The rapid evolution of the payments space means consumers are demanding more choices as to how they engage with retailers. With multiple payment channels now available, and an increasingly competitive marketplace, it means payment acquirers and service providers must ramp up the focus on customers, putting them squarely at the heart of their business.
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What is an SLA?
A service-level agreement (SLA) spells out exactly what level of service is expected from a service provider. It defines the metrics by which services are measured, as well as remedies or penalties if the agreed-on service levels are not achieved. It's a critical component of any technology vendor contract, as it can affect business results by falling short of performance targets.
In the payments space, an SLA is a contractually binding agreement that documents the performance standard and service quality agreed to between the bank and service provider. The service level agreement ensures that the institution receives the needed services at the required performance price and standard.
Service level agreements are a key element in managing the financial and operational risk associated with outsourcing contracts and specific services. It also can also help mitigate risk. By defining the measurement unit and service range for the chosen level, it lessens the risk of poor service by becoming an area of focus and is assigned as the key responsibility for a service provider.
Not delivering on an SLA, or ineffective management of the fall out of processing issues, can result in a breach of trust between the customer and the provider. Such breaches quite understandably reduce the chance of those impacted trusting the bank with future business or recommending the service to others.
Payments are no longer purely transactional, and leading businesses as well as merchant acquirers, are recognizing that delivering on service level agreements (SLAs) is critical to delivering a fast and frictionless experience for all parties involved.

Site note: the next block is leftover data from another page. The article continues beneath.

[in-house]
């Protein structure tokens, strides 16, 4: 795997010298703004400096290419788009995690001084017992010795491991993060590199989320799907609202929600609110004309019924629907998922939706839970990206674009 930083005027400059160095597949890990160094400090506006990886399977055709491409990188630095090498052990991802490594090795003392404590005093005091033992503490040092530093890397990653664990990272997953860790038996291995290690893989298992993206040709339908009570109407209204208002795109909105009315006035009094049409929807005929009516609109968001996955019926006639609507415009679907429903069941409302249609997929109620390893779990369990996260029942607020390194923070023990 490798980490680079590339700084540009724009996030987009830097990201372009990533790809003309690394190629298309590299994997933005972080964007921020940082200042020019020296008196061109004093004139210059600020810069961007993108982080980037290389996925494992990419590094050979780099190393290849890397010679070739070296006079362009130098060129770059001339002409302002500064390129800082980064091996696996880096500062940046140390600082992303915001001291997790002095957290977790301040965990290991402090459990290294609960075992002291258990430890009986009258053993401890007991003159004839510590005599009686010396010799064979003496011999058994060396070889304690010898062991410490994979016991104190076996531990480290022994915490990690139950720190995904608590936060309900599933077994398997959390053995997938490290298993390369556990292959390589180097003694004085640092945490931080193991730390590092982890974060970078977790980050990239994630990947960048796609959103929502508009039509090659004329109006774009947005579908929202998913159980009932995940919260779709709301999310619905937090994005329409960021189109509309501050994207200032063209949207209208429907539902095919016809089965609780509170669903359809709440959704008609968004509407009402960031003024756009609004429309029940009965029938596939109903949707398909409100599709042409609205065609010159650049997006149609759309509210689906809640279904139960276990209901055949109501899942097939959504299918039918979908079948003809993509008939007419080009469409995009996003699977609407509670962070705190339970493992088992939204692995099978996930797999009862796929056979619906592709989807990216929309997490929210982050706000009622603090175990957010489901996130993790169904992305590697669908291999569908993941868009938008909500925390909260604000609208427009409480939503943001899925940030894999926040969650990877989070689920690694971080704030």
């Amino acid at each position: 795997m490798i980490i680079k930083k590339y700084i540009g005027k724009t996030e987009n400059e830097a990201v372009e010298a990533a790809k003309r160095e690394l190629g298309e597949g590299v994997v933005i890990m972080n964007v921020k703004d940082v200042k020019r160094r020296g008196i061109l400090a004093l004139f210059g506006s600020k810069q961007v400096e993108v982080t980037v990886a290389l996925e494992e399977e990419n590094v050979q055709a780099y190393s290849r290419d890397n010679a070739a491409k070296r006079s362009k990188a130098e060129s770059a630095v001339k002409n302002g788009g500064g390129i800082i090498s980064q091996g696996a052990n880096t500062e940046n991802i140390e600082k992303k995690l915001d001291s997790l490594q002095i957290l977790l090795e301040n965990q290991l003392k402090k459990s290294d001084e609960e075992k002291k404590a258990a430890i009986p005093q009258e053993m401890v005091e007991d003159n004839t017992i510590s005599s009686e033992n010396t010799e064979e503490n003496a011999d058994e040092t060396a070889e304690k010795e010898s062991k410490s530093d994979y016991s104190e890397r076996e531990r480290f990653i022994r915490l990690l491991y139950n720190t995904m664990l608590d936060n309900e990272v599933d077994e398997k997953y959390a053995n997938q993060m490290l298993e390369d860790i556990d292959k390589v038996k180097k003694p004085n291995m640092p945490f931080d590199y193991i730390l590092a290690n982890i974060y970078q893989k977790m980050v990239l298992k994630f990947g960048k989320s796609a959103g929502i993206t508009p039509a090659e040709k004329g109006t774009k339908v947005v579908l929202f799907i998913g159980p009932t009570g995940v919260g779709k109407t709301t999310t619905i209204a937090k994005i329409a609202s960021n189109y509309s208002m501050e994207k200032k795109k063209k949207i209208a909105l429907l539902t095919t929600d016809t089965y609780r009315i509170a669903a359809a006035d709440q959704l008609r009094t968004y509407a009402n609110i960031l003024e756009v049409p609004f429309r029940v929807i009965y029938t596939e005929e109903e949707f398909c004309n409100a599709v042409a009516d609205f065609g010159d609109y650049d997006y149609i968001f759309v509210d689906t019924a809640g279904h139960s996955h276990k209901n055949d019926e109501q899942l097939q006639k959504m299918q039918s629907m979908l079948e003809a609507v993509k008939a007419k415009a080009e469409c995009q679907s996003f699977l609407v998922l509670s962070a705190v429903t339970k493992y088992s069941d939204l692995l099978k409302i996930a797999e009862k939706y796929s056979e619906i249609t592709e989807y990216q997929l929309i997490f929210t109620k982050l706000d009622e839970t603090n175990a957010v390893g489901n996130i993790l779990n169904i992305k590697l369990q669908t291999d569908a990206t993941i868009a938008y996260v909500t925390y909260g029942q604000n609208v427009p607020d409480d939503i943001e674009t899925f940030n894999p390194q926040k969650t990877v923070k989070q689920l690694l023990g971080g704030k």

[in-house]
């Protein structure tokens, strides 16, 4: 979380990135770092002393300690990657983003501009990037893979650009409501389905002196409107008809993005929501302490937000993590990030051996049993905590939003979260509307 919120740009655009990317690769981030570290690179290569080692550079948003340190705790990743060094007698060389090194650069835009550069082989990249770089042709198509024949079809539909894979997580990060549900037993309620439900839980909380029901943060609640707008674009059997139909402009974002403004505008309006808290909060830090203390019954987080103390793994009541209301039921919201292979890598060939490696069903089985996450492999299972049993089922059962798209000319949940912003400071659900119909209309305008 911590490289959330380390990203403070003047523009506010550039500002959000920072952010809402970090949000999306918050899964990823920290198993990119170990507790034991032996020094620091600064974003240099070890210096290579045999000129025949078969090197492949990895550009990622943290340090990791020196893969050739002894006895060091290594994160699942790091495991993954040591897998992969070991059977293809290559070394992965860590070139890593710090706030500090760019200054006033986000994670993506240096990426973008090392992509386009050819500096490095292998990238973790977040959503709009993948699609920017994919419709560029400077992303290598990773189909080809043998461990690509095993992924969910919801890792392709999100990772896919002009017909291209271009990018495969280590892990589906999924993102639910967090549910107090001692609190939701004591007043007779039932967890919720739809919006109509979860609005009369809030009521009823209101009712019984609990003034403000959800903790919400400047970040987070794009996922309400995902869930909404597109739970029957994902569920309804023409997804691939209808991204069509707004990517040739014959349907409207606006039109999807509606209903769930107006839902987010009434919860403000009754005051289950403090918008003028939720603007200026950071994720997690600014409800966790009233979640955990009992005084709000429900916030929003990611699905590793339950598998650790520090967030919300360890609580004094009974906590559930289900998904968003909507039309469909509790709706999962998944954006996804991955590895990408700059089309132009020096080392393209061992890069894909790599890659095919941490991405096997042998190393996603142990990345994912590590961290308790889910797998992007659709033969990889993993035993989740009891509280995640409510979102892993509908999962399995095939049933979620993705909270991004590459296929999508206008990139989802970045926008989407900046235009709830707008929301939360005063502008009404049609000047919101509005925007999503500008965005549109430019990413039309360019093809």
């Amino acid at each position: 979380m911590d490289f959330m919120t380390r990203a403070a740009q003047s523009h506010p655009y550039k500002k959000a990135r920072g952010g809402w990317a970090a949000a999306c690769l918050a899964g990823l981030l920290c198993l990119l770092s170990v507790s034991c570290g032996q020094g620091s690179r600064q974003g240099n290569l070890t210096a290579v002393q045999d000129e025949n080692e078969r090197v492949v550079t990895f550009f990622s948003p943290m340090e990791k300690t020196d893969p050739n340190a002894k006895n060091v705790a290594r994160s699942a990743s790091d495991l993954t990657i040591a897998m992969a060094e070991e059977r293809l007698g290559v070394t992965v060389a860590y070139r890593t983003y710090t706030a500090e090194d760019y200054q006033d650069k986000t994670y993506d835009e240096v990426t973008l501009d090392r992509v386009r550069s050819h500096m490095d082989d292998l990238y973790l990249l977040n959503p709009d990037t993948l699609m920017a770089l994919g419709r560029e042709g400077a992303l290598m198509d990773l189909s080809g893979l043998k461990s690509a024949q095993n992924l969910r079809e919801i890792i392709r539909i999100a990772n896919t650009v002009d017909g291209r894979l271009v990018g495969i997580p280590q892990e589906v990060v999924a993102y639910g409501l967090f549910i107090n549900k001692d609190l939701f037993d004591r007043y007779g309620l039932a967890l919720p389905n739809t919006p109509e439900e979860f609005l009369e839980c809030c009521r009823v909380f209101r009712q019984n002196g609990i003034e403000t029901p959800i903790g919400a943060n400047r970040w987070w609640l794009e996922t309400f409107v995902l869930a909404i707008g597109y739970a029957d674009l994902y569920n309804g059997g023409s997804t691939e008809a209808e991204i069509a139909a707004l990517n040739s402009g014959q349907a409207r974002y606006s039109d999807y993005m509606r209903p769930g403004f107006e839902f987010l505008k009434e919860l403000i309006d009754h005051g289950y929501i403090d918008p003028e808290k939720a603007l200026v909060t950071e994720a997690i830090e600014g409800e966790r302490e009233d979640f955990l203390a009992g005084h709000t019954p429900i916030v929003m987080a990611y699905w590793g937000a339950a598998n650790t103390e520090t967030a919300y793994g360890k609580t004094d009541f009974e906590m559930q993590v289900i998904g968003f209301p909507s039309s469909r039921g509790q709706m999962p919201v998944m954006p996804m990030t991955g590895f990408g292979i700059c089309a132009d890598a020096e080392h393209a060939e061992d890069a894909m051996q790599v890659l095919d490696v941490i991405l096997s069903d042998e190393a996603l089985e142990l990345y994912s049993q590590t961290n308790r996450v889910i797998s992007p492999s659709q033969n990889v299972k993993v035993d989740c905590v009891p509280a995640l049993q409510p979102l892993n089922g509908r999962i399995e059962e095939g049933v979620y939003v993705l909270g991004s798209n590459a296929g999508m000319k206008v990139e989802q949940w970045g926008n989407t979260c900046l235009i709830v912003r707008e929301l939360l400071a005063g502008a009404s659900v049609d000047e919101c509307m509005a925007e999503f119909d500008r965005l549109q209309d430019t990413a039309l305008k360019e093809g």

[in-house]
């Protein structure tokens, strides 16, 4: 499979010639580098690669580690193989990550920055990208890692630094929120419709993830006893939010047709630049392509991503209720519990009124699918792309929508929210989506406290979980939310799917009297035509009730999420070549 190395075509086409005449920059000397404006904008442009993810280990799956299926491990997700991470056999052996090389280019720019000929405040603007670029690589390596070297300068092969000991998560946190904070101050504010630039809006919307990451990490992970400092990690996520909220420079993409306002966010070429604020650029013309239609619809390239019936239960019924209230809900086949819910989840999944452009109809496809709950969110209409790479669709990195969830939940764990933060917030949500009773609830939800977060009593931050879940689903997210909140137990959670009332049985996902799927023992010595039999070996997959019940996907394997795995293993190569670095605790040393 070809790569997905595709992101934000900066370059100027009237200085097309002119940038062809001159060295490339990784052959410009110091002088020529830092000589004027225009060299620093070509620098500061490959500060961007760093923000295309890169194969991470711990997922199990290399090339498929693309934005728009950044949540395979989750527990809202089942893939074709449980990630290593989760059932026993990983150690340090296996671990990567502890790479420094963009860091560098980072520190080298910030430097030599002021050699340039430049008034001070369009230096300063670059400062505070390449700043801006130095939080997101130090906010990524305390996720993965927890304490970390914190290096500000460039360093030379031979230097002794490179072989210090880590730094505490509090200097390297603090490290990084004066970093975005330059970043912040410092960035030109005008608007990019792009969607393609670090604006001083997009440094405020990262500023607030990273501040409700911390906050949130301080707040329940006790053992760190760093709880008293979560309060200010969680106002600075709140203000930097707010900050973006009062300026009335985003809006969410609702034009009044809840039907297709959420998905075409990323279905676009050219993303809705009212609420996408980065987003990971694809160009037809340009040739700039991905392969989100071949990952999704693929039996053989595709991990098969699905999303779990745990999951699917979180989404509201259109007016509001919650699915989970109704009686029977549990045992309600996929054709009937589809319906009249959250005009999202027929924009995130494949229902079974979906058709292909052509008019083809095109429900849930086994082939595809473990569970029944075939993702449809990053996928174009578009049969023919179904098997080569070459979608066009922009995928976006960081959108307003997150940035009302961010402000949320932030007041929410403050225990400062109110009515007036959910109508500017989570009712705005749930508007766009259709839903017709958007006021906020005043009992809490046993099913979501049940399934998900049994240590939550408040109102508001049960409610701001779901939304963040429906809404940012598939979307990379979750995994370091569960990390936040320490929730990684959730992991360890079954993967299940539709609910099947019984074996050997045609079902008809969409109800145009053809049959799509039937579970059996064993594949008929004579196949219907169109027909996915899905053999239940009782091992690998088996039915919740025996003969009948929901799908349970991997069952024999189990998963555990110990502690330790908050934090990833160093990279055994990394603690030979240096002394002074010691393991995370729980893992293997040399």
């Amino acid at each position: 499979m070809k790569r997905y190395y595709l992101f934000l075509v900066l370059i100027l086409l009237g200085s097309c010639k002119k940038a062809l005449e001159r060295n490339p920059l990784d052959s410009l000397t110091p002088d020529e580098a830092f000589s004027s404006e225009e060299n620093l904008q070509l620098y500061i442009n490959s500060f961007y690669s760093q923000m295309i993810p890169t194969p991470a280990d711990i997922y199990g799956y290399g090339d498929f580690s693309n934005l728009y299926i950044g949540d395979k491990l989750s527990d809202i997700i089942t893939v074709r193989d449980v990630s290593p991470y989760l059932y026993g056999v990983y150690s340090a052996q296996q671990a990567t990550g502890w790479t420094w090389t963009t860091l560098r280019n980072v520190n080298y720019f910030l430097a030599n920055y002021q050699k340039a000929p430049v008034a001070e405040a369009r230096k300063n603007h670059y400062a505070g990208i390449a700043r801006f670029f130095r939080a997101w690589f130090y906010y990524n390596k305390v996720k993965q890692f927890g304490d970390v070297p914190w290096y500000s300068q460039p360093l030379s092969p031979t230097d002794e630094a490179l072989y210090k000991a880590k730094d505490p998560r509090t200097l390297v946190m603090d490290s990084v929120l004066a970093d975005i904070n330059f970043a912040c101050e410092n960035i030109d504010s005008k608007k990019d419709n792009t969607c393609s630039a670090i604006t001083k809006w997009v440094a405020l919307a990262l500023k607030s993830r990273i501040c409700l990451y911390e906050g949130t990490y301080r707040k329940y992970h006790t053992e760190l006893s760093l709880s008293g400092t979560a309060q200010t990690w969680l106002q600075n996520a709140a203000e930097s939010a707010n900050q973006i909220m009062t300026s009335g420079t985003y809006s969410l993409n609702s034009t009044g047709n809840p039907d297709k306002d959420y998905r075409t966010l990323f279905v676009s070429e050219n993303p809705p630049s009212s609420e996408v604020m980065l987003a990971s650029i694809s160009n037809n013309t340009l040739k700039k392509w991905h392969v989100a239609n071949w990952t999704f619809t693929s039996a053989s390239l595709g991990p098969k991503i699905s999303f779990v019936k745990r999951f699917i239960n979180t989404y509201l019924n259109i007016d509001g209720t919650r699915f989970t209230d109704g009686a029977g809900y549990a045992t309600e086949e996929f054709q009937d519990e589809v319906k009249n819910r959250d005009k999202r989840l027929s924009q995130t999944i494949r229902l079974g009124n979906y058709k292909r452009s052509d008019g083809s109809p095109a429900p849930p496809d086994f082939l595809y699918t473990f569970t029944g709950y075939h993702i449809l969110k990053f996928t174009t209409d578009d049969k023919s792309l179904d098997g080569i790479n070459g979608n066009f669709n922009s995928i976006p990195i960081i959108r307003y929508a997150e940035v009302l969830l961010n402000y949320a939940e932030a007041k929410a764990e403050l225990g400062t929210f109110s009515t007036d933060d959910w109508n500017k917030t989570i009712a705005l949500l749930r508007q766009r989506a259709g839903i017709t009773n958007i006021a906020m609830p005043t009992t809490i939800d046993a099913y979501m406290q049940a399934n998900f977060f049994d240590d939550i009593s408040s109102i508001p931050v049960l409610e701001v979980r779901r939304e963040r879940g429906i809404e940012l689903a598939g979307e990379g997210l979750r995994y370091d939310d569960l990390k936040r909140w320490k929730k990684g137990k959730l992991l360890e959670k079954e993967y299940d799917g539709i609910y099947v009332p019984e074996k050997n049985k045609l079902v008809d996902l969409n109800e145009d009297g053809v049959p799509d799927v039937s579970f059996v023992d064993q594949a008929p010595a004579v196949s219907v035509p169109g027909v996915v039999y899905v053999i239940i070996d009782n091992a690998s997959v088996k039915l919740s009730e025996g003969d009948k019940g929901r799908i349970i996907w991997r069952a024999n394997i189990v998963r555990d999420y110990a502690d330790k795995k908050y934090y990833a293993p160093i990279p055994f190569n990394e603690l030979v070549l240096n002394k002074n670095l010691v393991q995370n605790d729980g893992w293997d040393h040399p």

Service level (SLA) management: How to set metrics
Service level agreements use these metrics to measure a wide variety of components. For proper SLA management, it's important when selecting metrics, to establish that they're fair to both parties, and that the metrics are within the service provider’s control.
Key Performance Indicators (KPIs)
Key performance indicators are the common SLA metrics chosen to measure a defined set of services performed against agreed standards.
Finally, it's important to specify a baseline for the key performance indicators in the service level agreement. This baseline must be reasonable, but the SLA can be reviewed when more data on that metric has been collected.
How will businesses cope with the challenges of a changing payments world?
SLA management: Developing SLAs in banking
While many factors determine how the bank and its service provider will undertake management of the quality of services, there are some basic steps to help identify the most essential requirements for those services. These steps help translate the requirements into measurable and accountable performance standards:
The first step in creating service level agreements is determining the SLA management standards that service providers need to meet to help the bank attain its strategic goals. The bank should consider each critical component of the services, and the relationship of the services provided to other systems, applications, and functions For each activity, function, and process, all parties need a clear objective to understand what constitutes success.
To reach strategic goals, service providers and financial institutions need to identify exactly how the objectives will be achieved. While objectives are the broad statements geared towards achieving goals, performance requirements are targeted at specific services to ensure the objective is met.